Germany is reeling from a series of four violent attacks in a week in its south.
Ten people have been killed and dozens more injured in separate gun, bomb, axe and machete attacks. Three were in Bavaria and one in Baden-Wuerttemberg.
The authorities say they were not linked – but do they herald a new era of insecurity for the country?
On 18 July, a teenage Afghan refugee hacked at passengers on a train in Wuerzburg with an axe and knife, wounding five. He was shot dead by police.
On 22 July, a German teenager of Iranian heritage shot dead nine people in Munich before shooting himself dead.
On 24 July, a 21-year-old Syrian refugee killed a woman with a machete and wounded five other people as he fled before being arrested.
Later that day, a 27-year-old Syrian whose refugee application had been refused blew himself up outside a bar in Ansbach. Fifteen people were wounded.
The attack in Wurzburg has been claimed by so-called Islamic State (IS) while the Ansbach bomber had videos on his phone showing him pledging allegiance to the group, Bavaria’s interior minister said.
The attacker’s bomb was packed with metal fragments and he had been attempting to gain entry to a music festival which more than 2,000 people were attending.
However, police have ruled out a political motive for the killings in Munich.
Gunman Iranian David Ali Sonboly was inspired by other mass shootings that had no political motivation, such as a school massacre carried out by 17-year-old Tim Kretschmer in Baden-Wuerttemberg in 2009.
Sonboly carried out his attack on the fifth anniversary of the 77 murders by far-right extremist Anders Behring Breivik in Norway.
Investigators in Reutlingen said the Syrian machete attacker knew his victim and the attack was probably to do with their relationship.
German government spokeswoman Ulrike Demmer said the attacks were not connected and did not show a “consistent pattern”.
But Raffaello Pantucci from the Royal United Services Institute (RUSI) says the first attacks may have influenced what was to follow.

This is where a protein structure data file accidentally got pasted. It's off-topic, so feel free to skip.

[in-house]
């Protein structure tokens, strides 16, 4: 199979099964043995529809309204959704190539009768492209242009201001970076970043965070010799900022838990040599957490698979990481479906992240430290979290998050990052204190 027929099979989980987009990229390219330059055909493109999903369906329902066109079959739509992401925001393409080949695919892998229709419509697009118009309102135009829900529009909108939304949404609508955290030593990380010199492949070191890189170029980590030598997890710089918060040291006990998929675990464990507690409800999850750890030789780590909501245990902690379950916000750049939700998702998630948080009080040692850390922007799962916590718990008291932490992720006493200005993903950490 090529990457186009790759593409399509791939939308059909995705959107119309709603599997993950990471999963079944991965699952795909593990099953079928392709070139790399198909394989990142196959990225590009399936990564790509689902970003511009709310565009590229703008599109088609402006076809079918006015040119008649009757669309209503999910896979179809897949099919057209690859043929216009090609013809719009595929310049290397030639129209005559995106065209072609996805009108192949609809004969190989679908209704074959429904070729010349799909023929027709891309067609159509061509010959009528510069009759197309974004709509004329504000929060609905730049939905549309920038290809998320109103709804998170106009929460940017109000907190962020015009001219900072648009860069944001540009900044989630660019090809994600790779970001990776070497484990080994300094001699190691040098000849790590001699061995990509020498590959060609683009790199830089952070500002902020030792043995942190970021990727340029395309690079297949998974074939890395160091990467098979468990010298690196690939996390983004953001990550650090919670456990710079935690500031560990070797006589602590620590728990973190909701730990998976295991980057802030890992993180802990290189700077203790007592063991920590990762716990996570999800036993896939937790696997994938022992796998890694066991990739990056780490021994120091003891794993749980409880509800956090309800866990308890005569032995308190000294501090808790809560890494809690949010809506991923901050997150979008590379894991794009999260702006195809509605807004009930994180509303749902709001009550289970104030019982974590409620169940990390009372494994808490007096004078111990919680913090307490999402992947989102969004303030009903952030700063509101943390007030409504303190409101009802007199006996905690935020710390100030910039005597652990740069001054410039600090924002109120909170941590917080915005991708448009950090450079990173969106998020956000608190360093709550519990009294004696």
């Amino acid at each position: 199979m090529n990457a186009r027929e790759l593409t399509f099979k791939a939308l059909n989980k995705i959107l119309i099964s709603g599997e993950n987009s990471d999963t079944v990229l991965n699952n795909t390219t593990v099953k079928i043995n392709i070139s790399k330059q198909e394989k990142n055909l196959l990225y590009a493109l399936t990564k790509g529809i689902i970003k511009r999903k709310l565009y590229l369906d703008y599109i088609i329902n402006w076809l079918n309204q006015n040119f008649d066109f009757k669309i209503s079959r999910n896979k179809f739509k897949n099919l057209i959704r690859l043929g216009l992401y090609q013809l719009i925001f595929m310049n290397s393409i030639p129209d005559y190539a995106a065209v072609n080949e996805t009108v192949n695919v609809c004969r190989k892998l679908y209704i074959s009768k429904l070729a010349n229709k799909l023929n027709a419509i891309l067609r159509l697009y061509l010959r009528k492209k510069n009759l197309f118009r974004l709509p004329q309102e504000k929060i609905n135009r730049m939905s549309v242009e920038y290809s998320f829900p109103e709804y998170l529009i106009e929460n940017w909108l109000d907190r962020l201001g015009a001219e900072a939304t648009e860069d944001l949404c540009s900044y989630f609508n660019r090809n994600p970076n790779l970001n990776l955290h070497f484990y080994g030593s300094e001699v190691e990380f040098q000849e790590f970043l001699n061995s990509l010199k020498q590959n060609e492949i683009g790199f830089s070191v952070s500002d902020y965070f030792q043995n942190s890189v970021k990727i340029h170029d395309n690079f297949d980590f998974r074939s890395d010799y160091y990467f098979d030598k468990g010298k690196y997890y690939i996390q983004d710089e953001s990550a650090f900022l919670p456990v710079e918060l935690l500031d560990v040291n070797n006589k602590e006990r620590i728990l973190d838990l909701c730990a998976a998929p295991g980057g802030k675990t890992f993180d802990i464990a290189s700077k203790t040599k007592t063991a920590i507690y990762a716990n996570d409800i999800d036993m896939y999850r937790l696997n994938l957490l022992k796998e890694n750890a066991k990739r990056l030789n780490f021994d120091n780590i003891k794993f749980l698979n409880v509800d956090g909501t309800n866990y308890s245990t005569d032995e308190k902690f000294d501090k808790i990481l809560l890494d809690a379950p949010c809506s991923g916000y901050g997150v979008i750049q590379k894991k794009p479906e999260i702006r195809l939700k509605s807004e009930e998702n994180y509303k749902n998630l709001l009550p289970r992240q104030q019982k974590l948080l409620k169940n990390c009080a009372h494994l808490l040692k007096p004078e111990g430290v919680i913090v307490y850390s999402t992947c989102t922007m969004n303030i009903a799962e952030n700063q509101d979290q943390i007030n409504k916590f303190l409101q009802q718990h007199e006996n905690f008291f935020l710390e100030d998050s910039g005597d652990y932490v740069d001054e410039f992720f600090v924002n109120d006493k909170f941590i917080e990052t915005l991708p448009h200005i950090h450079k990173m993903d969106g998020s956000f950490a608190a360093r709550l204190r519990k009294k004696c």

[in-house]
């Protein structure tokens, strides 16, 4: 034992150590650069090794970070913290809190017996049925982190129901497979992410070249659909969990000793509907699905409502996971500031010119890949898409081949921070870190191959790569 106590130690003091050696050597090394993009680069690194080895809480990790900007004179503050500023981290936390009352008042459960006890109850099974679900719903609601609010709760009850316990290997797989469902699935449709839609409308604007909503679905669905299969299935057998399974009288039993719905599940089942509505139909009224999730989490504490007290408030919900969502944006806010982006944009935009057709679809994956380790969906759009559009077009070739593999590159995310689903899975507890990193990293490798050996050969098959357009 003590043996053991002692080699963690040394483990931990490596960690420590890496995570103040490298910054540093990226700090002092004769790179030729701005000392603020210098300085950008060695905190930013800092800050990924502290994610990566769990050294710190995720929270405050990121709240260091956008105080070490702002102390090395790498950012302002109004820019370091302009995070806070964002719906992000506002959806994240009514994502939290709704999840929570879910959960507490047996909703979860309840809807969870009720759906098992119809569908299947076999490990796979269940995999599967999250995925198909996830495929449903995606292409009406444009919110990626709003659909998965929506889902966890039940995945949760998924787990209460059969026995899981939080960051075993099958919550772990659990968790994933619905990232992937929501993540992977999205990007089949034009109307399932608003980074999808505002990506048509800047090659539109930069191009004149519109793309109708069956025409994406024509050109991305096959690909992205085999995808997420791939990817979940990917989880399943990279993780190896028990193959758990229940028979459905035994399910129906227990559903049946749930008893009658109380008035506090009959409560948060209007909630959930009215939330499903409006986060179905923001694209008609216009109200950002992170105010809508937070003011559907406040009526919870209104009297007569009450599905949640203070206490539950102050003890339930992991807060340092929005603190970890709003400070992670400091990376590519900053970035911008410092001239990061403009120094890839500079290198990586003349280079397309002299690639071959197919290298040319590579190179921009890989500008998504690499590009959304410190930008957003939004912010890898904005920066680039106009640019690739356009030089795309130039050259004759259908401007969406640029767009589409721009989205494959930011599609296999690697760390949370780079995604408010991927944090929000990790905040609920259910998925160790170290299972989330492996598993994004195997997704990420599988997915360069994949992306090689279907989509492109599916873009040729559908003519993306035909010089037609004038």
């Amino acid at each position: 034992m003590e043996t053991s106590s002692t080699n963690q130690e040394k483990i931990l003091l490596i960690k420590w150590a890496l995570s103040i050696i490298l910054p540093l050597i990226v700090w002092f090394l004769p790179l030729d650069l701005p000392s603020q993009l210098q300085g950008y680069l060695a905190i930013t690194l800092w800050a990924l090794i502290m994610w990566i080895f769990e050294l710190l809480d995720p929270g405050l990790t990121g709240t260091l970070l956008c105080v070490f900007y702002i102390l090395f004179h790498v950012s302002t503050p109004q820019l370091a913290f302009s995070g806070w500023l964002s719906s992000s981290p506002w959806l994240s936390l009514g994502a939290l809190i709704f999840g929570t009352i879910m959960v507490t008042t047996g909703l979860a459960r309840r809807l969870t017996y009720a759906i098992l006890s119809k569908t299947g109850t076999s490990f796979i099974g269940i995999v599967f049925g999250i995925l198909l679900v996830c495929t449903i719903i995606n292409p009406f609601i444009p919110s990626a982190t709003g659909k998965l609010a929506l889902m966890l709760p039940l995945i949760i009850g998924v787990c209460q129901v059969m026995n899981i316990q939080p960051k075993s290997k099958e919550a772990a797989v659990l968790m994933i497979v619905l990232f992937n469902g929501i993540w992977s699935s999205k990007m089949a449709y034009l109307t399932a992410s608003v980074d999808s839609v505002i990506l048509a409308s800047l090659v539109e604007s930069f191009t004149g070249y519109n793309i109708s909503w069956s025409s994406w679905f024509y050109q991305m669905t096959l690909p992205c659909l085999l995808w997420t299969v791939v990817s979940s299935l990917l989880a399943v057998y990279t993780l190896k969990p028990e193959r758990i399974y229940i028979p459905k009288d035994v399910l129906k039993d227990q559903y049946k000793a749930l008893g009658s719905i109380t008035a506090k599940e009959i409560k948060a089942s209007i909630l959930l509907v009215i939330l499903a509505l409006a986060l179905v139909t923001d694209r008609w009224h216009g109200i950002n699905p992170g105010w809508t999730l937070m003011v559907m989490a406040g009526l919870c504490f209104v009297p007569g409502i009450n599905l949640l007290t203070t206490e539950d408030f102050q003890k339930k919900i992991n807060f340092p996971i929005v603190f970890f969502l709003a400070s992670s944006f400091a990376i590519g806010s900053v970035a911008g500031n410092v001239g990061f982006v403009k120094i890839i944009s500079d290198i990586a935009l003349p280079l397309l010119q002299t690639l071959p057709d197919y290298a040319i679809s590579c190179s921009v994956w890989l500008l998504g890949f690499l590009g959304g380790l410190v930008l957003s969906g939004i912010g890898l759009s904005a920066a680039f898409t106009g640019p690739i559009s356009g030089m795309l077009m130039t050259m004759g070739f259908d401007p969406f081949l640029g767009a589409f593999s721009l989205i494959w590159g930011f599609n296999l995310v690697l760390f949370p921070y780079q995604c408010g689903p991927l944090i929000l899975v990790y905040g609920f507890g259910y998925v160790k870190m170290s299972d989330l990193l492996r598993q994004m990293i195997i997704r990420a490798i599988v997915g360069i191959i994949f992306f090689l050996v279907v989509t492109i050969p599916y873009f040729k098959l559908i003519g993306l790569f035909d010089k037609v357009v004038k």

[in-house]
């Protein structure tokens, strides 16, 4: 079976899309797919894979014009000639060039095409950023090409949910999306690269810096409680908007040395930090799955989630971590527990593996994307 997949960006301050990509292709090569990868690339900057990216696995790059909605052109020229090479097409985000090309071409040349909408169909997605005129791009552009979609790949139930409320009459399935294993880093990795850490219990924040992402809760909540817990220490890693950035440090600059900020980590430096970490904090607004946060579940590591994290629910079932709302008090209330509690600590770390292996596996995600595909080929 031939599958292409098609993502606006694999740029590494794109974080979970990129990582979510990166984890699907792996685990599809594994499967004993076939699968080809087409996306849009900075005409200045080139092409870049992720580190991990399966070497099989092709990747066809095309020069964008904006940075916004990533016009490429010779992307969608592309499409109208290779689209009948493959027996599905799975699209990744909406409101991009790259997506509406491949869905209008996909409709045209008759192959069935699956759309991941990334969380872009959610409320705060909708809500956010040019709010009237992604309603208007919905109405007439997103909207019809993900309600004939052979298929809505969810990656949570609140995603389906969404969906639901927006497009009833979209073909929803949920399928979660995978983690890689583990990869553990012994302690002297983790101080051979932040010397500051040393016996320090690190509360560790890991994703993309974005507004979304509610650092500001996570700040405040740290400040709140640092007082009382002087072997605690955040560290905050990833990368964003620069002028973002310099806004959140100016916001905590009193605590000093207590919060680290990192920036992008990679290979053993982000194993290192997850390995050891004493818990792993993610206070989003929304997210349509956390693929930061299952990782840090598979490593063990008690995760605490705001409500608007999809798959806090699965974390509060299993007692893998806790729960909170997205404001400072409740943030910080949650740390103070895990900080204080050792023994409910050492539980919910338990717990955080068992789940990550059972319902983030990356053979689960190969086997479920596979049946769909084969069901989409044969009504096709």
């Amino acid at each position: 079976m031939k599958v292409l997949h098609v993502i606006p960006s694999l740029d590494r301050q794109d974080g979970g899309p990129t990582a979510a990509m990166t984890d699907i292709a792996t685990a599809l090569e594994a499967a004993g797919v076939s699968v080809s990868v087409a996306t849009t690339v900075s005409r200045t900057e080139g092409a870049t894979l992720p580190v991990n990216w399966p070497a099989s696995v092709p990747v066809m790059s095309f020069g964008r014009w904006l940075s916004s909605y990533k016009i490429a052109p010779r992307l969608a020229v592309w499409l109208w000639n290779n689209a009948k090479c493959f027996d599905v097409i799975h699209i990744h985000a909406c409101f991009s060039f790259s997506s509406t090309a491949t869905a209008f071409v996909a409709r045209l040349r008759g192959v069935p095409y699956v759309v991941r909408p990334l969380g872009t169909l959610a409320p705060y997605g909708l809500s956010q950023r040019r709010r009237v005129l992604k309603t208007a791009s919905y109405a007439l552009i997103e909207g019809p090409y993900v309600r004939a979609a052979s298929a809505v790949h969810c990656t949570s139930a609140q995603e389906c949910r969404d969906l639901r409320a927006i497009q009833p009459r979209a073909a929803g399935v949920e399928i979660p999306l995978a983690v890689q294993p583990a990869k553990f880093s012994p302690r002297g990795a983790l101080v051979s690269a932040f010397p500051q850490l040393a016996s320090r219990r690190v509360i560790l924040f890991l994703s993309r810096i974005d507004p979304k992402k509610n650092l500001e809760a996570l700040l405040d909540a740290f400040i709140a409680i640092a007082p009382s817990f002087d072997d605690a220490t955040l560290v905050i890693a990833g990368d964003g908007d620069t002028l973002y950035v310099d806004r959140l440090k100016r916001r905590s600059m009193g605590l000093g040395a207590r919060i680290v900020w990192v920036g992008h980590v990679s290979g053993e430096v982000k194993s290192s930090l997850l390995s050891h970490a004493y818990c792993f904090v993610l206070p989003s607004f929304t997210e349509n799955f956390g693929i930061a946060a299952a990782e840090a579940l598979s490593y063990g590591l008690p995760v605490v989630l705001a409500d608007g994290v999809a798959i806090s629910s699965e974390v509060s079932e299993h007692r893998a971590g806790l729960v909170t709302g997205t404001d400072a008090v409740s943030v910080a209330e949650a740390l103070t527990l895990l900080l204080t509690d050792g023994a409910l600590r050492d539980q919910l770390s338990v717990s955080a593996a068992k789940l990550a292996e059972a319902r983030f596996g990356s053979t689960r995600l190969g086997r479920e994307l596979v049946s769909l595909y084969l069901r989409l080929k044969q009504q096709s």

“Was the Ansbach bomber waiting for the right moment because all these other things were happening? It would not surprise me to find out that some activity was accelerated,” he said.
Sonboly had a history of mental illness. He had spent two months as an inpatient at a mental care facility in 2015, was depressed and feared contact with others, the Munich prosecutor’s office said.
The suicide bomber in Ansbach had also spent time living in a mental care facility and had twice attempted to take his own life, officials said.
In Reutlingen, the attacker also showed signs of being mentally disturbed.
He was also already known to police for assault, theft and drugs offences, police said.
The big influx of refugees to Germany was already controversial, so the fact that three of the attackers arrived as refugees is likely to sharpen criticism further.
The German government has already attempted to deflect this, saying the risk of someone being a perpetrator of terrorism is not greater among refugees than among the general population.
“Most of the terrorists who committed attacks in Europe in the past months were not refugees,” said Ms Demmer.
However, there were likely to be a few individuals with “psychopathic tendencies” as well as links to criminal and terror networks among such a large group of people, Mr Pantucci said.
Germany has not yet suffered a massive terrorist attack of the type seen in Paris and Nice – but that does not mean it is not a target, Mr Pantucci says.
Returning jihadists are known to have told investigators that the IS group was keen to recruit in Germany and the UK to boost its ability to carry out attacks in those countries.
“Their networks in these countries are not as close to criminal networks or as substantial as in francophone countries such as France and Belgium,” he says.
“Most Muslims in Germany are of Turkish origin and while there are Turkish jihadists present, it is more of an Arab story and has deeper roots in France and Belgium.”
The country has different police and intelligence agencies for each region as well as federal agencies and this bureaucratic layering could allow plots to “slip through” if intelligence is not shared effectively, Mr Pantucci says.
A review of French intelligence has already found that attacks there could have been prevented if different forces and agencies had communicated with one another.
Efforts to disrupt plots could also be hobbled because of German legislation preventing agencies from eavesdropping on citizens in the same way as their counterparts in the UK and US routinely do, Mr Pantucci says.
The German government is currently attempting to broaden the scope of the intelligence service, the Bundesnachrichtendienst, to collect data, but a proposed new law has not yet been passed.